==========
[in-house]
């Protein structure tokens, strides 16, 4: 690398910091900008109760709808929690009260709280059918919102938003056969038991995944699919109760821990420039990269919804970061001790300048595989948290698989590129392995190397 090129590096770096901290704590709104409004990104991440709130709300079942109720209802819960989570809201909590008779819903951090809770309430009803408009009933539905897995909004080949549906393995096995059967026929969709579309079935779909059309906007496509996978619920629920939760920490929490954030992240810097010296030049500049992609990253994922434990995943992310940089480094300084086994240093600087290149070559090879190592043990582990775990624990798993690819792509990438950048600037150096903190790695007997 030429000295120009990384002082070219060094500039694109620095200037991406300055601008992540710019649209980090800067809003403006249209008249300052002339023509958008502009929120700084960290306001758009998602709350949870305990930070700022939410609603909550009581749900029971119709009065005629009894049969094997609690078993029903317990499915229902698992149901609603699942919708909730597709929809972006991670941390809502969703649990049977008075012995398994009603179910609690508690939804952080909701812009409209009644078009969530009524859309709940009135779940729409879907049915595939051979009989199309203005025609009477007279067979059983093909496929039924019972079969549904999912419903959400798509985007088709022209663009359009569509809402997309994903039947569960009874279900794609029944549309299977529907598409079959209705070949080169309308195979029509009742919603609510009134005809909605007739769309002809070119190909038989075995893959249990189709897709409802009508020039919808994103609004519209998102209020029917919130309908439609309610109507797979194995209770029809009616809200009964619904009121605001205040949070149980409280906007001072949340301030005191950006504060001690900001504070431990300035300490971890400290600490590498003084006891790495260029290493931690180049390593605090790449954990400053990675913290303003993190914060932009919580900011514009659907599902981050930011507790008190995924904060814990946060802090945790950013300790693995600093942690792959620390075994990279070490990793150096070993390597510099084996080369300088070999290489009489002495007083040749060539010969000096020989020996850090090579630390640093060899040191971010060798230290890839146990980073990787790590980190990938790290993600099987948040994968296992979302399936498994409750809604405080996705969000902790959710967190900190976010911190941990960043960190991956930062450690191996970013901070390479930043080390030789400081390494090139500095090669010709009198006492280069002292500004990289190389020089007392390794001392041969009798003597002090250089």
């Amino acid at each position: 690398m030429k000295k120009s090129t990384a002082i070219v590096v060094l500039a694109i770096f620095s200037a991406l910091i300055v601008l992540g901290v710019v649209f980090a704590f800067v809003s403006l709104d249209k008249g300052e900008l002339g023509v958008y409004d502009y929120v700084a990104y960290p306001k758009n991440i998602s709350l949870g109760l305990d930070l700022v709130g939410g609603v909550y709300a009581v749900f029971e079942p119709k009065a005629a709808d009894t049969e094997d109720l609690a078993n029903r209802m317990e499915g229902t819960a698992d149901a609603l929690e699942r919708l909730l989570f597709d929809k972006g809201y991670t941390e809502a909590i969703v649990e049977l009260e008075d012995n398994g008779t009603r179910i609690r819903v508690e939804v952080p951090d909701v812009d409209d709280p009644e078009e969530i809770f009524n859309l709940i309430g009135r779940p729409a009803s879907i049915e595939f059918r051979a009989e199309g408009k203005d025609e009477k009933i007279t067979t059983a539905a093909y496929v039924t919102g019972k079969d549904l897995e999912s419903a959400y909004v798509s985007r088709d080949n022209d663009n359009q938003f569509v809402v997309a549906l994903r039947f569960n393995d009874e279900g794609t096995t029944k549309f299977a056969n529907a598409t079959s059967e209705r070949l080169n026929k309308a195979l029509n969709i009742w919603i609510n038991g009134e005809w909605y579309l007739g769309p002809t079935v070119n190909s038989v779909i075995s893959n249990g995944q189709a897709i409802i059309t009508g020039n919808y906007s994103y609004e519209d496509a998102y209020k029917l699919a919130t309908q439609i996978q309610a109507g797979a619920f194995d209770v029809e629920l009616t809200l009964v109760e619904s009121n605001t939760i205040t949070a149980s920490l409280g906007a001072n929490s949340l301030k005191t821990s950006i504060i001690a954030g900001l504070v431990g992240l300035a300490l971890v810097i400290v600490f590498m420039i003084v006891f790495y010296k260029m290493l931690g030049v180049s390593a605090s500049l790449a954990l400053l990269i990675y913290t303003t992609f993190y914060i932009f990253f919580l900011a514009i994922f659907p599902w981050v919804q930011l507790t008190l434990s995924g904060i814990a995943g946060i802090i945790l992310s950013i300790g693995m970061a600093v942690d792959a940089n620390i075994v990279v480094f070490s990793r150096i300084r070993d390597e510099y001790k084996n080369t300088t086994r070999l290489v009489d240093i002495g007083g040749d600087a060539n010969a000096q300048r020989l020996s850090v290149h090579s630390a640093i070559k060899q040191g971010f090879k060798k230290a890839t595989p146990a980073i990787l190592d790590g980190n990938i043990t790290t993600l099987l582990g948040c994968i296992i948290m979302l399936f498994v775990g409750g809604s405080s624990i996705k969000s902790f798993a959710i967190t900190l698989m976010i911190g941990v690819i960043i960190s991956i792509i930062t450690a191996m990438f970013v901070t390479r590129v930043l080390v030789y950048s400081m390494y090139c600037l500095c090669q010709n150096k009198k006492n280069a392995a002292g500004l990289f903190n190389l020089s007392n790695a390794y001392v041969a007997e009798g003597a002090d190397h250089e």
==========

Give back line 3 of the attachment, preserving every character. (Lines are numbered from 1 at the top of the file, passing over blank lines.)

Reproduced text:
């Amino acid at each position: 690398m030429k000295k120009s090129t990384a002082i070219v590096v060094l500039a694109i770096f620095s200037a991406l910091i300055v601008l992540g901290v710019v649209f980090a704590f800067v809003s403006l709104d249209k008249g300052e900008l002339g023509v958008y409004d502009y929120v700084a990104y960290p306001k758009n991440i998602s709350l949870g109760l305990d930070l700022v709130g939410g609603v909550y709300a009581v749900f029971e079942p119709k009065a005629a709808d009894t049969e094997d109720l609690a078993n029903r209802m317990e499915g229902t819960a698992d149901a609603l929690e699942r919708l909730l989570f597709d929809k972006g809201y991670t941390e809502a909590i969703v649990e049977l009260e008075d012995n398994g008779t009603r179910i609690r819903v508690e939804v952080p951090d909701v812009d409209d709280p009644e078009e969530i809770f009524n859309l709940i309430g009135r779940p729409a009803s879907i049915e595939f059918r051979a009989e199309g408009k203005d025609e009477k009933i007279t067979t059983a539905a093909y496929v039924t919102g019972k079969d549904l897995e999912s419903a959400y909004v798509s985007r088709d080949n022209d663009n359009q938003f569509v809402v997309a549906l994903r039947f569960n393995d009874e279900g794609t096995t029944k549309f299977a056969n529907a598409t079959s059967e209705r070949l080169n026929k309308a195979l029509n969709i009742w919603i609510n038991g009134e005809w909605y579309l007739g769309p002809t079935v070119n190909s038989v779909i075995s893959n249990g995944q189709a897709i409802i059309t009508g020039n919808y906007s994103y609004e519209d496509a998102y209020k029917l699919a919130t309908q439609i996978q309610a109507g797979a619920f194995d209770v029809e629920l009616t809200l009964v109760e619904s009121n605001t939760i205040t949070a149980s920490l409280g906007a001072n929490s949340l301030k005191t821990s950006i504060i001690a954030g900001l504070v431990g992240l300035a300490l971890v810097i400290v600490f590498m420039i003084v006891f790495y010296k260029m290493l931690g030049v180049s390593a605090s500049l790449a954990l400053l990269i990675y913290t303003t992609f993190y914060i932009f990253f919580l900011a514009i994922f659907p599902w981050v919804q930011l507790t008190l434990s995924g904060i814990a995943g946060i802090i945790l992310s950013i300790g693995m970061a600093v942690d792959a940089n620390i075994v990279v480094f070490s990793r150096i300084r070993d390597e510099y001790k084996n080369t300088t086994r070999l290489v009489d240093i002495g007083g040749d600087a060539n010969a000096q300048r020989l020996s850090v290149h090579s630390a640093i070559k060899q040191g971010f090879k060798k230290a890839t595989p146990a980073i990787l190592d790590g980190n990938i043990t790290t993600l099987l582990g948040c994968i296992i948290m979302l399936f498994v775990g409750g809604s405080s624990i996705k969000s902790f798993a959710i967190t900190l698989m976010i911190g941990v690819i960043i960190s991956i792509i930062t450690a191996m990438f970013v901070t390479r590129v930043l080390v030789y950048s400081m390494y090139c600037l500095c090669q010709n150096k009198k006492n280069a392995a002292g500004l990289f903190n190389l020089s007392n790695a390794y001392v041969a007997e009798g003597a002090d190397h250089e």